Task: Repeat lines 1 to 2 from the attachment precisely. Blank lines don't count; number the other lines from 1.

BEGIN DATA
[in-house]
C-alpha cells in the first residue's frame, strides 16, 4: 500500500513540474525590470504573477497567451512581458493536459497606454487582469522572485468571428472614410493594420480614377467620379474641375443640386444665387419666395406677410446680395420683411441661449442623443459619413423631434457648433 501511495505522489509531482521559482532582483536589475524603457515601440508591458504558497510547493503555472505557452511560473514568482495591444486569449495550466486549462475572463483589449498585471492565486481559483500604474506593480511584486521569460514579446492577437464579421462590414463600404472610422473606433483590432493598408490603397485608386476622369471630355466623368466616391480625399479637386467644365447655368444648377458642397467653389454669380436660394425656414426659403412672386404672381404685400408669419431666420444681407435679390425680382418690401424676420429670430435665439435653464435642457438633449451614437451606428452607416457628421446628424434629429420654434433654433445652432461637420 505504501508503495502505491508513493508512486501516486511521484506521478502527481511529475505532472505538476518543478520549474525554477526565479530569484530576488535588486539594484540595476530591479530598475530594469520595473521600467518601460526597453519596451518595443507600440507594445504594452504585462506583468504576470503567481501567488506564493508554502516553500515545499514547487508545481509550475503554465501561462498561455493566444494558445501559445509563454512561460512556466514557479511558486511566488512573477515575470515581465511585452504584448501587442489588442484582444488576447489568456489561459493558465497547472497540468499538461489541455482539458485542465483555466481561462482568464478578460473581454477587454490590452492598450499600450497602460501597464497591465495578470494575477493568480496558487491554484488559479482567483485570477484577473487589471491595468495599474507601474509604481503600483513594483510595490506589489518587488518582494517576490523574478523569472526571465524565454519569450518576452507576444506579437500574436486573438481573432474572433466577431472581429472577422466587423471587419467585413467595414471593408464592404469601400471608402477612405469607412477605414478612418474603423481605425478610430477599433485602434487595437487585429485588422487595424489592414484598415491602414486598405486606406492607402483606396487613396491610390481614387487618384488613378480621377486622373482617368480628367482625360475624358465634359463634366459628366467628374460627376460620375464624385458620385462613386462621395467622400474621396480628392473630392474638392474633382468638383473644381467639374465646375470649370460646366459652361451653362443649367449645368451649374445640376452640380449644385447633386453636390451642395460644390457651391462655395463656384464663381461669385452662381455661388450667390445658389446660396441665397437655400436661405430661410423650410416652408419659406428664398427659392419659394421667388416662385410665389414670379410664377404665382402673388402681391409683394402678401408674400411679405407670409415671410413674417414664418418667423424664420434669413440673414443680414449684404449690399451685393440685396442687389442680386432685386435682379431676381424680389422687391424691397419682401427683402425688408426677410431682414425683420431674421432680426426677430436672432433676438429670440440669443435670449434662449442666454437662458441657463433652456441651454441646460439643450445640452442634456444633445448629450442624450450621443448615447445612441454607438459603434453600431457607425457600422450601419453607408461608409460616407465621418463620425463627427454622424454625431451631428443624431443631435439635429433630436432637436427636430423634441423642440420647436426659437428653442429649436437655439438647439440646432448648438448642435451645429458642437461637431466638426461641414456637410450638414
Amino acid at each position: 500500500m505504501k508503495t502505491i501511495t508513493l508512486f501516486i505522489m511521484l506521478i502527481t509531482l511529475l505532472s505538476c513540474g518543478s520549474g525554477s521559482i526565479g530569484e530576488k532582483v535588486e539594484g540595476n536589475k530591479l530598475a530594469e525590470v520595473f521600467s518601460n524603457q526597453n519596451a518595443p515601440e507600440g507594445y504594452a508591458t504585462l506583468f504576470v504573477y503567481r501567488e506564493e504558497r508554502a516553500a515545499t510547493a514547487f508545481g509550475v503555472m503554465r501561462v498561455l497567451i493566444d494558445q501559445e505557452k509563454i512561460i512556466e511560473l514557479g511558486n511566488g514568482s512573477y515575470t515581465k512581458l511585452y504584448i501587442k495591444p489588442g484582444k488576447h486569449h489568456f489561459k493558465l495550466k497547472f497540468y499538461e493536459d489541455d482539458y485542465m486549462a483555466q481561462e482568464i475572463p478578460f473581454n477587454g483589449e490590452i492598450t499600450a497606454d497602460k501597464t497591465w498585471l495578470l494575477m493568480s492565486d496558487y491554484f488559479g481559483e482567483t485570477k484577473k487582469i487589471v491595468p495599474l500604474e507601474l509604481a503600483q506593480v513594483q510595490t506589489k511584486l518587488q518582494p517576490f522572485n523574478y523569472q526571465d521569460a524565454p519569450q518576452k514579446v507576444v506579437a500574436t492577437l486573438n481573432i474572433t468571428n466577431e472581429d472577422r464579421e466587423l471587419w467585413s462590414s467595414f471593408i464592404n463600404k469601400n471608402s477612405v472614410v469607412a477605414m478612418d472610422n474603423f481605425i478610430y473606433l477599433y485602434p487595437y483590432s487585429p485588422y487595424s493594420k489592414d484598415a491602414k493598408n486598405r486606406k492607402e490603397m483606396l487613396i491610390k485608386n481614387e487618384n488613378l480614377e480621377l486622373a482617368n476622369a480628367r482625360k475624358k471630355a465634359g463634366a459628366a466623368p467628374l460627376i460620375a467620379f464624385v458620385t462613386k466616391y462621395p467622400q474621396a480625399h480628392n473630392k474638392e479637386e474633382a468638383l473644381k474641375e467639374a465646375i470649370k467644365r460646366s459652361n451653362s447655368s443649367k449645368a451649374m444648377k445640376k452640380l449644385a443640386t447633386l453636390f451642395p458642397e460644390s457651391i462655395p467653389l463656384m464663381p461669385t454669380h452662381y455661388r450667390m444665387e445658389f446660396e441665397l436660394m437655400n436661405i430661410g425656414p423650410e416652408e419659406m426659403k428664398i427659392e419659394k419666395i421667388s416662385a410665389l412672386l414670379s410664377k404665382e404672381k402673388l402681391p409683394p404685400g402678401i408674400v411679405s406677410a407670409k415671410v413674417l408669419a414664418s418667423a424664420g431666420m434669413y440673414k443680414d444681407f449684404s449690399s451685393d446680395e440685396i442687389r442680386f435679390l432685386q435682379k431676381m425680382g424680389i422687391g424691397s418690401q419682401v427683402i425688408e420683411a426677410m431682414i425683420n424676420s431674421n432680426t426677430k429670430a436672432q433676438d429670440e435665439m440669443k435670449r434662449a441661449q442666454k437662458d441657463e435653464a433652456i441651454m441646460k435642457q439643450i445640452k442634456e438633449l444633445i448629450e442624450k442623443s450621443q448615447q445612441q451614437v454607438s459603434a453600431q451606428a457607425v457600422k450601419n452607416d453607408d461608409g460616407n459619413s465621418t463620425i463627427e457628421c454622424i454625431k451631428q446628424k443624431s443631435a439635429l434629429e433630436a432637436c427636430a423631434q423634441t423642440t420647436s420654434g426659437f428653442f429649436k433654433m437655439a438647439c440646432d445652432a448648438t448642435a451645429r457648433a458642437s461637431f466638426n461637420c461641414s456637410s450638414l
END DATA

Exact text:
[in-house]
C-alpha cells in the first residue's frame, strides 16, 4: 500500500513540474525590470504573477497567451512581458493536459497606454487582469522572485468571428472614410493594420480614377467620379474641375443640386444665387419666395406677410446680395420683411441661449442623443459619413423631434457648433 501511495505522489509531482521559482532582483536589475524603457515601440508591458504558497510547493503555472505557452511560473514568482495591444486569449495550466486549462475572463483589449498585471492565486481559483500604474506593480511584486521569460514579446492577437464579421462590414463600404472610422473606433483590432493598408490603397485608386476622369471630355466623368466616391480625399479637386467644365447655368444648377458642397467653389454669380436660394425656414426659403412672386404672381404685400408669419431666420444681407435679390425680382418690401424676420429670430435665439435653464435642457438633449451614437451606428452607416457628421446628424434629429420654434433654433445652432461637420 505504501508503495502505491508513493508512486501516486511521484506521478502527481511529475505532472505538476518543478520549474525554477526565479530569484530576488535588486539594484540595476530591479530598475530594469520595473521600467518601460526597453519596451518595443507600440507594445504594452504585462506583468504576470503567481501567488506564493508554502516553500515545499514547487508545481509550475503554465501561462498561455493566444494558445501559445509563454512561460512556466514557479511558486511566488512573477515575470515581465511585452504584448501587442489588442484582444488576447489568456489561459493558465497547472497540468499538461489541455482539458485542465483555466481561462482568464478578460473581454477587454490590452492598450499600450497602460501597464497591465495578470494575477493568480496558487491554484488559479482567483485570477484577473487589471491595468495599474507601474509604481503600483513594483510595490506589489518587488518582494517576490523574478523569472526571465524565454519569450518576452507576444506579437500574436486573438481573432474572433466577431472581429472577422466587423471587419467585413467595414471593408464592404469601400471608402477612405469607412477605414478612418474603423481605425478610430477599433485602434487595437487585429485588422487595424489592414484598415491602414486598405486606406492607402483606396487613396491610390481614387487618384488613378480621377486622373482617368480628367482625360475624358465634359463634366459628366467628374460627376460620375464624385458620385462613386462621395467622400474621396480628392473630392474638392474633382468638383473644381467639374465646375470649370460646366459652361451653362443649367449645368451649374445640376452640380449644385447633386453636390451642395460644390457651391462655395463656384464663381461669385452662381455661388450667390445658389446660396441665397437655400436661405430661410423650410416652408419659406428664398427659392419659394421667388416662385410665389414670379410664377404665382402673388402681391409683394402678401408674400411679405407670409415671410413674417414664418418667423424664420434669413440673414443680414449684404449690399451685393440685396442687389442680386432685386435682379431676381424680389422687391424691397419682401427683402425688408426677410431682414425683420431674421432680426426677430436672432433676438429670440440669443435670449434662449442666454437662458441657463433652456441651454441646460439643450445640452442634456444633445448629450442624450450621443448615447445612441454607438459603434453600431457607425457600422450601419453607408461608409460616407465621418463620425463627427454622424454625431451631428443624431443631435439635429433630436432637436427636430423634441423642440420647436426659437428653442429649436437655439438647439440646432448648438448642435451645429458642437461637431466638426461641414456637410450638414